English for parenting: transitive and intransitive verbs

verbs-1Today’s post focuses on the difference between transitive and intransitive verbs when talking about newborns and parenting. To help you remember their meanings, I’m going to include some possible collocations. It’s a good habit when learning new words to always write down a few collocations, in this way your vocabulary will broaden quickly and soon you’ll find yourself using these new terms when speaking or writing.


A verb is transitive when it’s followed by an object. For example, “to raise” is transitive and indeed in the context of parenting a common collocation is “to raise children“. In this instance, the word children is the object.  “To raise” is not an intransitive verb because “someone can’t raise” but “he or she can raise something”: you can raise your hand / taxes / money / an issue etc.

In the following text I have bolded some transitive verbs related to parenting (together with some common collocations):

Babies cry to let you know that they need something: you might need to change their nappy, and so wipe their bottom etc, or you might need to feed them (they often suck their fingers when they’re hungry), they might just want you to cuddle them (= to hold them in your arms, maybe while singing a lullaby) or maybe you haven’t winded them properly. To settle your baby, especially if you notice that they are rubbing their eyes,  you might try swaddling him or her (=to wrap them very tightly in a blanket) and gently rock them in your arms until they fall asleep. Sometimes they cry just because they’re either too hot or cold, in which case you’ll need to undress them or add another layer.


And now let’s turn to intransitive verbs such as “to grow up“. Intransitive verbs are not followed by any object. Indeed we say that “someone grows up” but you can’t say that “someone grows up someone else”. Here are a few examples that should help you understand the difference between to raise and to grow up:

I grew up in London.
She lost her parents when she was two, so her grandparents raised her.
He was raised in France.
He grew up to be an important writer.

Now let’s have a look at some intransitive verbs about parenting and newborns:
When a baby fusses, fidgets or cries a lot, it might be a sign that he’s hungry. After your baby feeds, he should settle / calm down.
It’s not uncommon for babies to doze off during a feed.
You should always try to make your baby burp after a feed.
Babies tend to wriggle a lot when you change them.

Can you now guess why some of the above verbs are green? Yes, precisely because they can be either transitive or intransitive depending on their usage. Use a dictionary to check whether a verb is transitive, intransitive or both to make sure you’re using them correctly.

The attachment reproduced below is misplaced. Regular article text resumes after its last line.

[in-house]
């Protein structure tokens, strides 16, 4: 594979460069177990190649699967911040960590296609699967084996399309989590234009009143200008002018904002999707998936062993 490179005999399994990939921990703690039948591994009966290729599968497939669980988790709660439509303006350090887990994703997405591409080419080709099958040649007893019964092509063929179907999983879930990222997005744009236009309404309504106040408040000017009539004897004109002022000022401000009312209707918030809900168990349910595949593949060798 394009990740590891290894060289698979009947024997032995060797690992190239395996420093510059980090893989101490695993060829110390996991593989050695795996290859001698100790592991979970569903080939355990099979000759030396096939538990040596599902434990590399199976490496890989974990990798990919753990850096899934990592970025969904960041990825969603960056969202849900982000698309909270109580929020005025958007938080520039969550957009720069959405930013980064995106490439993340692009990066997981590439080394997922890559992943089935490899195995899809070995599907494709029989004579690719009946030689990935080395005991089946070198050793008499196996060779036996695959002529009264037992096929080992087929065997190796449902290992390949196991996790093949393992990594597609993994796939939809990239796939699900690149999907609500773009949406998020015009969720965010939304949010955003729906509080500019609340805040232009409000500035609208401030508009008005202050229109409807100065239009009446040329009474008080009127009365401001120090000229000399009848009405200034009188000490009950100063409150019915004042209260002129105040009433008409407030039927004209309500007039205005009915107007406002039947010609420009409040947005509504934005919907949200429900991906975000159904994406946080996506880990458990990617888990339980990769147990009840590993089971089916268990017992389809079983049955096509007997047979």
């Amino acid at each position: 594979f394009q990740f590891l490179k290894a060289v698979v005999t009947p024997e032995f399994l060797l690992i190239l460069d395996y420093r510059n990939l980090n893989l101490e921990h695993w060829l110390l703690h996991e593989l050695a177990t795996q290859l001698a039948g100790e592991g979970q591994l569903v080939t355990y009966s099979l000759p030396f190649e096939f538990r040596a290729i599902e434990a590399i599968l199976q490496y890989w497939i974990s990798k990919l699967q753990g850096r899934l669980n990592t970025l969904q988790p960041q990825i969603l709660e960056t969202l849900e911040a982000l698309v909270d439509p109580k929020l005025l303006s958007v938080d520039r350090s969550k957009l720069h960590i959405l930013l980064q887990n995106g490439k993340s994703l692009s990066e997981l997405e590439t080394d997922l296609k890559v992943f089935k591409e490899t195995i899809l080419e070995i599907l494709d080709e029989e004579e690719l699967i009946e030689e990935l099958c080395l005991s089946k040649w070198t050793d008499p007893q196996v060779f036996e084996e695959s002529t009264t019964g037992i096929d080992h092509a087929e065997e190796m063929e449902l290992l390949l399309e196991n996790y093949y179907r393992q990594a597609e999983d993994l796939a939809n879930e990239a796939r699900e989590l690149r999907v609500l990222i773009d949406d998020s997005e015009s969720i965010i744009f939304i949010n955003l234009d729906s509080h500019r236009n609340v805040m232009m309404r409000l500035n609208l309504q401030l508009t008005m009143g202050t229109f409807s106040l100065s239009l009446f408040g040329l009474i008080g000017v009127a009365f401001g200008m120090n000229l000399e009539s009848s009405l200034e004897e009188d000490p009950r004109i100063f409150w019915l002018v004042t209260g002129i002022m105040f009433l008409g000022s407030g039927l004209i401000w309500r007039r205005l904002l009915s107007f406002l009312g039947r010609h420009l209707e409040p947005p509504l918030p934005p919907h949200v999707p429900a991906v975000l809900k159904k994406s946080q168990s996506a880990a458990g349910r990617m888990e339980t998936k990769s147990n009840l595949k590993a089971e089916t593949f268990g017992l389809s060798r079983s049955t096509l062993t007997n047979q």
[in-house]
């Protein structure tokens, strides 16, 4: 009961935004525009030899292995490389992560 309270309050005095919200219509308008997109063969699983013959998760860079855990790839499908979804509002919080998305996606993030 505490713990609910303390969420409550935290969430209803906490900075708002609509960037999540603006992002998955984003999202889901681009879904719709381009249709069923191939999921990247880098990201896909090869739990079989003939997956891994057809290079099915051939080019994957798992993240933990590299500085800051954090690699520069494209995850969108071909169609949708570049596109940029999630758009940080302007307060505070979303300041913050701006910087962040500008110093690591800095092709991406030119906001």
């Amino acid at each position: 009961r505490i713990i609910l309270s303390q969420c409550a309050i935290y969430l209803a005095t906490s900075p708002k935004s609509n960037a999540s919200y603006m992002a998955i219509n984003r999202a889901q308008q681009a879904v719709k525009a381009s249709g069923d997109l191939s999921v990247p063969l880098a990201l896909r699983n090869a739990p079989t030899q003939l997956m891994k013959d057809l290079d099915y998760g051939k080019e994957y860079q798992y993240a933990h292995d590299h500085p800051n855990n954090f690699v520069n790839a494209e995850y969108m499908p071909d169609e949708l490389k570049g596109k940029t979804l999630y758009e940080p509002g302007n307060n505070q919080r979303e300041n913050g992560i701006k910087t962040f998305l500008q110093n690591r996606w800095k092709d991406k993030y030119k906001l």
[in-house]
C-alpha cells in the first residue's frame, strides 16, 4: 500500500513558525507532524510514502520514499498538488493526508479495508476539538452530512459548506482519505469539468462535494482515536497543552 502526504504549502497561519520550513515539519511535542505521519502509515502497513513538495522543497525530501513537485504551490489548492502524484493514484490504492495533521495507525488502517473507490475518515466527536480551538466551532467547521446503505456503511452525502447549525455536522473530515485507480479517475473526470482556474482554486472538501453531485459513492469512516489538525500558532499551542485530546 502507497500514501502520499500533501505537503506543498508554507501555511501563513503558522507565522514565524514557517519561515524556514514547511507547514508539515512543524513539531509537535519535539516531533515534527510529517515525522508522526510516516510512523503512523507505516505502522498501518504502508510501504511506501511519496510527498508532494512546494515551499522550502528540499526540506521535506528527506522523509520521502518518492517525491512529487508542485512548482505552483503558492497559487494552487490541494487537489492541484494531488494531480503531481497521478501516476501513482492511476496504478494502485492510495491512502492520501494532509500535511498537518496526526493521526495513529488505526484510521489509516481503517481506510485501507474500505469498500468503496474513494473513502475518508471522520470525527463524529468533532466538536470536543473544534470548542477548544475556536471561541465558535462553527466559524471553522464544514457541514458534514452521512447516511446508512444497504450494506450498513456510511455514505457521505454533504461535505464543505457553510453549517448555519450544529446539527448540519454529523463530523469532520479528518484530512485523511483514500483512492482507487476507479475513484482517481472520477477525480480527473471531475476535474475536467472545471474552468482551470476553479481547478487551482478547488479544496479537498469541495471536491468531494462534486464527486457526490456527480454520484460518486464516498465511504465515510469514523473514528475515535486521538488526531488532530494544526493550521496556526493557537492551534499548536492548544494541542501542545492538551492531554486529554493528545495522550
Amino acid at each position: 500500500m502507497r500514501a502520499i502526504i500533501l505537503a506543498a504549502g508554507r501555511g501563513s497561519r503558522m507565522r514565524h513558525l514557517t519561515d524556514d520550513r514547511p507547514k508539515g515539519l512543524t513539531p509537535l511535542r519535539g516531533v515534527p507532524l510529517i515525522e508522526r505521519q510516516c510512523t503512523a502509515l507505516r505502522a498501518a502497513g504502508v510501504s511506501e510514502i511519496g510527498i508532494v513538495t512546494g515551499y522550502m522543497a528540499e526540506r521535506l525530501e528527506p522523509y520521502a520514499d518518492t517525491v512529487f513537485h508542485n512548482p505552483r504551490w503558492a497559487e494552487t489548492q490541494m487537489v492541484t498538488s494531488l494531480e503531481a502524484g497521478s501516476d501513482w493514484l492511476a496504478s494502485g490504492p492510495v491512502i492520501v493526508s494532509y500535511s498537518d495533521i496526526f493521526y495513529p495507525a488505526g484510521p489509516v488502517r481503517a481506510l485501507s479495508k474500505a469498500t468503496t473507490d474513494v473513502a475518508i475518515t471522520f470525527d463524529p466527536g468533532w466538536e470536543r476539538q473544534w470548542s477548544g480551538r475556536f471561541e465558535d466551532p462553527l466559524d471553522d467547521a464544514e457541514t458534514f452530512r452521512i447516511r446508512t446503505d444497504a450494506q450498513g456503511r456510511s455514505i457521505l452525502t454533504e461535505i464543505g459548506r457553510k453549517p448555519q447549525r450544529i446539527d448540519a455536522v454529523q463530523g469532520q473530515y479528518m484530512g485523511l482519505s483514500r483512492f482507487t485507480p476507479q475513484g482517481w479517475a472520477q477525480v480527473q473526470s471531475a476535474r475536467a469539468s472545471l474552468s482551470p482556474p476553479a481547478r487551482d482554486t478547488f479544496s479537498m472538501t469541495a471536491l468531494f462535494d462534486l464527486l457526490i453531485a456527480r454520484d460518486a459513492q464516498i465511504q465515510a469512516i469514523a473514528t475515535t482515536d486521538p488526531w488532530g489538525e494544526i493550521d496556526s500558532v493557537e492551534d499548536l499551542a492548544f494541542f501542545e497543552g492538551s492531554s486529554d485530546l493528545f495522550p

Hope this helps! 🙂
Talk soon,


English for parenting: newborns and baby stuff

This post is a sequel to Medical English: English for pregnancy and it’s going to be full of vocabulary related to newborns and parenting. So if you’ve just become a parent, like me, I hope you’ll find it useful and, by the way, congratulations!


Towards the end of the pregnancy, a woman goes through a period called ‘nesting‘ when she starts buying some nursery furniture: a moses basket for when the baby is really small, a cot for later on, a cot top changer for changing his or her nappies and a baby bath where to wash her little one.


In terms of clothing, a newborn will need a few bodysuits, or vests, babygrows (British English) or onesises (American English) which are the all-in-ones with legs, some hats and mittens.0610-newborn-photographer


To take your little one out, you’ll need a pram for when they’re small and need to lie down, a car seat for later on or whenever you want to take them in the car and eventually a pushchair (also called buggy). You can buy these three pieces together and it’s called travel system.

When your baby can hold his or her head up, you might consider getting a baby carrier or sling.

When going out, you’ll also need to take with you a changing bag where you’ll keep some nappies, some baby wipes and a travel changing mat.


Nursing bras and pads are essential for breastfeeding mothers. Breastfeeding can be painful at the beginning as it’s not always easy to latch on the baby. If you decide to bottlefeed instead of breastfeeding, you’ll also need a pump to pump out your milk, a few feeding bottles and a bottle steriliser. Unless you opt for the formula (in this case you buy the milk). In any case, it’s always handy when feeding your baby to have a muslin square within easy reach for when you’ll need to wind him or her(=to get him or her to burp) or a newborn bib.

Sorry the baby is crying and I need to go 🙂
Talk soon,